Critics’ Picks

Frank Heath, Former Structure / Distribution Case (City Hall Post Office, Broadway and Park Row, New York, NY 10038), 2012, wood, paint, postage, 39 x 39 x 10”.

New York

Frank Heath

Simone Subal Gallery
131 Bowery 2nd Floor
March 30–April 26

At the core of Derrida’s The Post Card (1980) is this key insight: Contrary to Lacan’s famous claim, a letter can always not arrive at its destination, and it’s this chance for drift that allows change—history itself—to occur. Frank Heath’s solo exhibition is a series of posts without return. First, Reruns (all works 2012), five diptychs that juxtapose clippings from the same newspaper published on the same date, only decades apart; in each pair, the precise wording of one classified appears twice, the result of Heath’s placing the advertisements anew this past February and March. Lost bags, missed connections, calls for railway mail clerks: These announcements appear doubled in old and new clippings, open inquiries untethered from time. Second, three sculptures, titled Former Structures, each bearing evidence of a sharp straight cut—the sort of rough edge that, in the work of Gordon Matta-Clark, hinted at an object’s extraction from an architectural site. In this case, each structure was sliced in two, with its missing half sent in the mail to the defunct address of a vanished institution: the New York World, the Capitol Theatre, the City Hall Post Office. With the gallery listed as their return address, the pieces are in transit, suspended between the exhibition and an anachronism, whereabouts unknown. Third, the fifty-one-minute Graffiti Report Form, which takes its cue from a line in the NYC Parks and Recreation Department’s official paperwork welcoming citizens to upload or mail in video or photography of found vandalism. The video starts plausibly enough, with Heath speaking over his POV camerawork at the entrance of Morningside Park, promising to lead his civil-servant audience to the site of fresh graffiti. Quickly, though, it strays, diverted by the park’s numerous indications of neglect; threads of amateur anthropology, historical investigation, and literary allusion intertwine. The video was submitted to the Parks Department this past January, and it’s hard to imagine how the city might process a document of such poetic excess.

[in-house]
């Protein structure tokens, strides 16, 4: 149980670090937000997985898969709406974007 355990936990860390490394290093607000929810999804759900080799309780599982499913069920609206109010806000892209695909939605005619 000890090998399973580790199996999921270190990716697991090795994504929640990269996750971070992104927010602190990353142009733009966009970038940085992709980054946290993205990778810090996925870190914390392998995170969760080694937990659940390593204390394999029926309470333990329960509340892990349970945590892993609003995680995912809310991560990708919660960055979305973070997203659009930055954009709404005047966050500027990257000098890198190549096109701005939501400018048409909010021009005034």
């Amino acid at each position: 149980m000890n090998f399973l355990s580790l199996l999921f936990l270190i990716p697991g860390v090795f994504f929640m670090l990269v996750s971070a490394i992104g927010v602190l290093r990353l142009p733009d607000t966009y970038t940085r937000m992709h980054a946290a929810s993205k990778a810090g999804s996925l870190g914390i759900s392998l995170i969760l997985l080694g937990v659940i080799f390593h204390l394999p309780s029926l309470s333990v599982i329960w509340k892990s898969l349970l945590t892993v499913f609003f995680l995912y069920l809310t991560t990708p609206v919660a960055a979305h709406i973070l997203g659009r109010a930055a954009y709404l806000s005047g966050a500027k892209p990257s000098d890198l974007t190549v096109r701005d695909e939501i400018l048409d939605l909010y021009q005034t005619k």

Graffiti Report Form ends with a passage from Krapp’s Last Tape (1958), and Samuel Beckett’s mood of mute desolation seems fitting. There’s something unbearably lonely about these works. They call out for response but comport themselves as dead letters. Yet in their despondency, there’s drift; in normally closed systems of circulation and officialdom, spaces of possibility push open.